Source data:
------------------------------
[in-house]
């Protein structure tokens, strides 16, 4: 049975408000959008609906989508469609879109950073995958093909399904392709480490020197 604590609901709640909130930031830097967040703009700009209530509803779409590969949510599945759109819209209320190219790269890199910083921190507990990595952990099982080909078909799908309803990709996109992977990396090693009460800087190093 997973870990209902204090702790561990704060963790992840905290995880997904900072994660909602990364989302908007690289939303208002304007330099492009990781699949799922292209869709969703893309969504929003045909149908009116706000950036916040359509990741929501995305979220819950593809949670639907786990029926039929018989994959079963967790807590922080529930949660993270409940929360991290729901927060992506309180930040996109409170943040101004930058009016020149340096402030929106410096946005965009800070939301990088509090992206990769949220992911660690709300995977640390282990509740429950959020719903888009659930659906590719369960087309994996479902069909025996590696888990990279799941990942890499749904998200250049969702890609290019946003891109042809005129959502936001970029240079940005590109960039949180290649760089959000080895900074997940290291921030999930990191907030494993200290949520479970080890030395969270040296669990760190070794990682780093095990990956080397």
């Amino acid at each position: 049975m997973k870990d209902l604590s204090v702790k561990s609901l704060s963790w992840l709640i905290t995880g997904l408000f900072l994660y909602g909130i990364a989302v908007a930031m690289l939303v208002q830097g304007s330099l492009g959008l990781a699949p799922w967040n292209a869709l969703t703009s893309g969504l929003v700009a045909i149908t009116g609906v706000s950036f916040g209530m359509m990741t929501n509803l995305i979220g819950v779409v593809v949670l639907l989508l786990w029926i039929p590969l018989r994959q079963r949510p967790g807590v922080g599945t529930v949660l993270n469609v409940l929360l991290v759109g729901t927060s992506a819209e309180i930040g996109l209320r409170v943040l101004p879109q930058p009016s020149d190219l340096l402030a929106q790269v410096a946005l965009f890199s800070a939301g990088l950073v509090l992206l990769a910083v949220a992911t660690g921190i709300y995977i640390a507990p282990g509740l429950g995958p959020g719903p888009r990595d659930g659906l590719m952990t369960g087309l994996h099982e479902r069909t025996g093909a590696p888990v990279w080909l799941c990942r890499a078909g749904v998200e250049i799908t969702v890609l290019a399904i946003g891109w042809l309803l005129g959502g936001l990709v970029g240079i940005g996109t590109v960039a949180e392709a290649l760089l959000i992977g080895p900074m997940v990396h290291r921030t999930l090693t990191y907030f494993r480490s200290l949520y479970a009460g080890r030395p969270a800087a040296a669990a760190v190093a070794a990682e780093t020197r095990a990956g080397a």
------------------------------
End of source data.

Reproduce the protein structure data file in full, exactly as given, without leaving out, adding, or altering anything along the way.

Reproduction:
[in-house]
């Protein structure tokens, strides 16, 4: 049975408000959008609906989508469609879109950073995958093909399904392709480490020197 604590609901709640909130930031830097967040703009700009209530509803779409590969949510599945759109819209209320190219790269890199910083921190507990990595952990099982080909078909799908309803990709996109992977990396090693009460800087190093 997973870990209902204090702790561990704060963790992840905290995880997904900072994660909602990364989302908007690289939303208002304007330099492009990781699949799922292209869709969703893309969504929003045909149908009116706000950036916040359509990741929501995305979220819950593809949670639907786990029926039929018989994959079963967790807590922080529930949660993270409940929360991290729901927060992506309180930040996109409170943040101004930058009016020149340096402030929106410096946005965009800070939301990088509090992206990769949220992911660690709300995977640390282990509740429950959020719903888009659930659906590719369960087309994996479902069909025996590696888990990279799941990942890499749904998200250049969702890609290019946003891109042809005129959502936001970029240079940005590109960039949180290649760089959000080895900074997940290291921030999930990191907030494993200290949520479970080890030395969270040296669990760190070794990682780093095990990956080397």
């Amino acid at each position: 049975m997973k870990d209902l604590s204090v702790k561990s609901l704060s963790w992840l709640i905290t995880g997904l408000f900072l994660y909602g909130i990364a989302v908007a930031m690289l939303v208002q830097g304007s330099l492009g959008l990781a699949p799922w967040n292209a869709l969703t703009s893309g969504l929003v700009a045909i149908t009116g609906v706000s950036f916040g209530m359509m990741t929501n509803l995305i979220g819950v779409v593809v949670l639907l989508l786990w029926i039929p590969l018989r994959q079963r949510p967790g807590v922080g599945t529930v949660l993270n469609v409940l929360l991290v759109g729901t927060s992506a819209e309180i930040g996109l209320r409170v943040l101004p879109q930058p009016s020149d190219l340096l402030a929106q790269v410096a946005l965009f890199s800070a939301g990088l950073v509090l992206l990769a910083v949220a992911t660690g921190i709300y995977i640390a507990p282990g509740l429950g995958p959020g719903p888009r990595d659930g659906l590719m952990t369960g087309l994996h099982e479902r069909t025996g093909a590696p888990v990279w080909l799941c990942r890499a078909g749904v998200e250049i799908t969702v890609l290019a399904i946003g891109w042809l309803l005129g959502g936001l990709v970029g240079i940005g996109t590109v960039a949180e392709a290649l760089l959000i992977g080895p900074m997940v990396h290291r921030t999930l090693t990191y907030f494993r480490s200290l949520y479970a009460g080890r030395p969270a800087a040296a669990a760190v190093a070794a990682e780093t020197r095990a990956g080397a």